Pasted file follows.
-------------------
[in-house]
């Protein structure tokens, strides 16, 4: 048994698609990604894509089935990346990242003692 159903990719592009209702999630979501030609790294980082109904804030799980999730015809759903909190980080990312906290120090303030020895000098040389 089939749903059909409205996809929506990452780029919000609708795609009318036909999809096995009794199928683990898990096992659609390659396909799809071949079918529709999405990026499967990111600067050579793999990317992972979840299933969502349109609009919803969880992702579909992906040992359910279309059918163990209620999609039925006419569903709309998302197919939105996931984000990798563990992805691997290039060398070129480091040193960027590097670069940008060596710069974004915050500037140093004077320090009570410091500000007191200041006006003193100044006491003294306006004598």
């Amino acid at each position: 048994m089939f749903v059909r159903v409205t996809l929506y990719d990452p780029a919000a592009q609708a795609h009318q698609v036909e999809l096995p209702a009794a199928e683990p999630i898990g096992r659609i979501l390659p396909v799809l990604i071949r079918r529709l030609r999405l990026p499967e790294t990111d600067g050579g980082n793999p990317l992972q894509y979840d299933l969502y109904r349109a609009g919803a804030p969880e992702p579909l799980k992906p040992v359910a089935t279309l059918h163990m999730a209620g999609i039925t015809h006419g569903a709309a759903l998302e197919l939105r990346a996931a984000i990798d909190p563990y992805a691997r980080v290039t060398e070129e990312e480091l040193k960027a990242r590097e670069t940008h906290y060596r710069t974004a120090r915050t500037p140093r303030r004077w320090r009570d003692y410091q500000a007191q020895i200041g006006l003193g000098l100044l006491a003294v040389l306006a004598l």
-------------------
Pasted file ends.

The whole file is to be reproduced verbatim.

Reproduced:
[in-house]
């Protein structure tokens, strides 16, 4: 048994698609990604894509089935990346990242003692 159903990719592009209702999630979501030609790294980082109904804030799980999730015809759903909190980080990312906290120090303030020895000098040389 089939749903059909409205996809929506990452780029919000609708795609009318036909999809096995009794199928683990898990096992659609390659396909799809071949079918529709999405990026499967990111600067050579793999990317992972979840299933969502349109609009919803969880992702579909992906040992359910279309059918163990209620999609039925006419569903709309998302197919939105996931984000990798563990992805691997290039060398070129480091040193960027590097670069940008060596710069974004915050500037140093004077320090009570410091500000007191200041006006003193100044006491003294306006004598």
């Amino acid at each position: 048994m089939f749903v059909r159903v409205t996809l929506y990719d990452p780029a919000a592009q609708a795609h009318q698609v036909e999809l096995p209702a009794a199928e683990p999630i898990g096992r659609i979501l390659p396909v799809l990604i071949r079918r529709l030609r999405l990026p499967e790294t990111d600067g050579g980082n793999p990317l992972q894509y979840d299933l969502y109904r349109a609009g919803a804030p969880e992702p579909l799980k992906p040992v359910a089935t279309l059918h163990m999730a209620g999609i039925t015809h006419g569903a709309a759903l998302e197919l939105r990346a996931a984000i990798d909190p563990y992805a691997r980080v290039t060398e070129e990312e480091l040193k960027a990242r590097e670069t940008h906290y060596r710069t974004a120090r915050t500037p140093r303030r004077w320090r009570d003692y410091q500000a007191q020895i200041g006006l003193g000098l100044l006491a003294v040389l306006a004598l």